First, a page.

How many positive integers \(n\) are there such that \(n! + 1\) is composite?

[SOLVED]

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Tanny Libman solved this puzzle:

By Wilson's theorem, \((p - 1)! quiv -1 \pmod p\) for any prime \(p\). If \(n = p - 1\), then we get \(n! + 1 quiv 0 \pmod p\). Since \(n! + 1 \gt n + 1 = p\) for any \(n \gt 2\), we'll always have \(n! + 1 = pk\) for some integer \(k \gt 1\). That means \(n! + 1\) is composite. Since there are infinitely many primes \(p\), there are infinitely many values for \(p - 1 = n\) such that \(n! + 1\) is composite.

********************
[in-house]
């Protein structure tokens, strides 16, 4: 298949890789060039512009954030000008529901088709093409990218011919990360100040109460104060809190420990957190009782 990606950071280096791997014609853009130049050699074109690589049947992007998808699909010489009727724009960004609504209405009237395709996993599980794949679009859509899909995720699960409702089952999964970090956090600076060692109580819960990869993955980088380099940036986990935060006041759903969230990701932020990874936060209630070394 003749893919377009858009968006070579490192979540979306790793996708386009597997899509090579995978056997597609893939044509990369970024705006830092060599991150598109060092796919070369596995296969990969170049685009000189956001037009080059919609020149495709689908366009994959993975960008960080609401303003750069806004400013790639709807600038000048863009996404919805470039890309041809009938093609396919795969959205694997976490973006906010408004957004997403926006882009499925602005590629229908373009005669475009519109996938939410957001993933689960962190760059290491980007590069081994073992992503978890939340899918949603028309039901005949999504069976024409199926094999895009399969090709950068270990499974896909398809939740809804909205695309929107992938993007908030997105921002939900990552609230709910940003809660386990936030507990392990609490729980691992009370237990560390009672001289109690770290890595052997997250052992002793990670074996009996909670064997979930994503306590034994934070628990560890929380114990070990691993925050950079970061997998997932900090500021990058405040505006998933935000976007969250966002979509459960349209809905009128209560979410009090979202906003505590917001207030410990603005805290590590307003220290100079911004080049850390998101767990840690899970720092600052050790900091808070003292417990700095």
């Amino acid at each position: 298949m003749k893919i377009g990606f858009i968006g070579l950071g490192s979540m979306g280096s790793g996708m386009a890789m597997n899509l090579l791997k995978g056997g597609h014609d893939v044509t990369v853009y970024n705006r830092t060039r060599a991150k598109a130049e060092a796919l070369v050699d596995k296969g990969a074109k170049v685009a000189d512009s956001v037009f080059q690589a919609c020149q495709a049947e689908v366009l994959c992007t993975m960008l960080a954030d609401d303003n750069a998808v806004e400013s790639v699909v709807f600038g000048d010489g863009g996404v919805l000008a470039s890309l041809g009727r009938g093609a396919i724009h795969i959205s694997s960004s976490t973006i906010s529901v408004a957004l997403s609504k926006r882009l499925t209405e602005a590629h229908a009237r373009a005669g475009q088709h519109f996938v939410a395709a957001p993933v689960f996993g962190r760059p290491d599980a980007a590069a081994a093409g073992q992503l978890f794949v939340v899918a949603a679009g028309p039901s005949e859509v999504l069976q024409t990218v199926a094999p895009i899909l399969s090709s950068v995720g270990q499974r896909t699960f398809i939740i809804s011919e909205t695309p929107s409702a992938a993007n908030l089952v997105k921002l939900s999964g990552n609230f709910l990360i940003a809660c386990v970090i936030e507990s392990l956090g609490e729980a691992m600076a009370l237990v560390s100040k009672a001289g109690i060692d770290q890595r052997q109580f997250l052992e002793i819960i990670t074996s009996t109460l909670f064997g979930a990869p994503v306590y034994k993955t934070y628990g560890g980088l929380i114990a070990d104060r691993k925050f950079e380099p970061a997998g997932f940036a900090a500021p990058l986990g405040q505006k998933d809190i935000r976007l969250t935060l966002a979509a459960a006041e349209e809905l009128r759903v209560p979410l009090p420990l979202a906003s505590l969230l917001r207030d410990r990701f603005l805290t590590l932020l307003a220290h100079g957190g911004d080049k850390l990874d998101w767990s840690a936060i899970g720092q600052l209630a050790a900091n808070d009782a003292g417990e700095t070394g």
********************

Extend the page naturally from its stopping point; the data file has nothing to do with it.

Rino Raj solved this puzzle:

For any prime \(p\), we have \((p - 1)! \equiv -1 \pmod p\) by Wilson's theorem, so \(p \mid (p-1)! + 1\). Further for \(p \geq 5\), \((p - 1)! + 1 \gt p\), so \((p - 1)! + 1\) is composite. As the number of primes is infinite, the number of such composite cases is also infinite.

Mark Brader solved this puzzle:

Infinitely many, or to be more specific, \(\aleph_0\).

Wilson's theorem states that \(p\) is prime if and only if \((p - 1)! + 1\) is divisible by \(p\). If \(x \gt 3\), then \((x - 1)! + 1 \gt x\). Therefore the desired property holds for all numbers \(n \gt 4\) where \(n - 1\) is prime, and there are \(\aleph_0\) of those.

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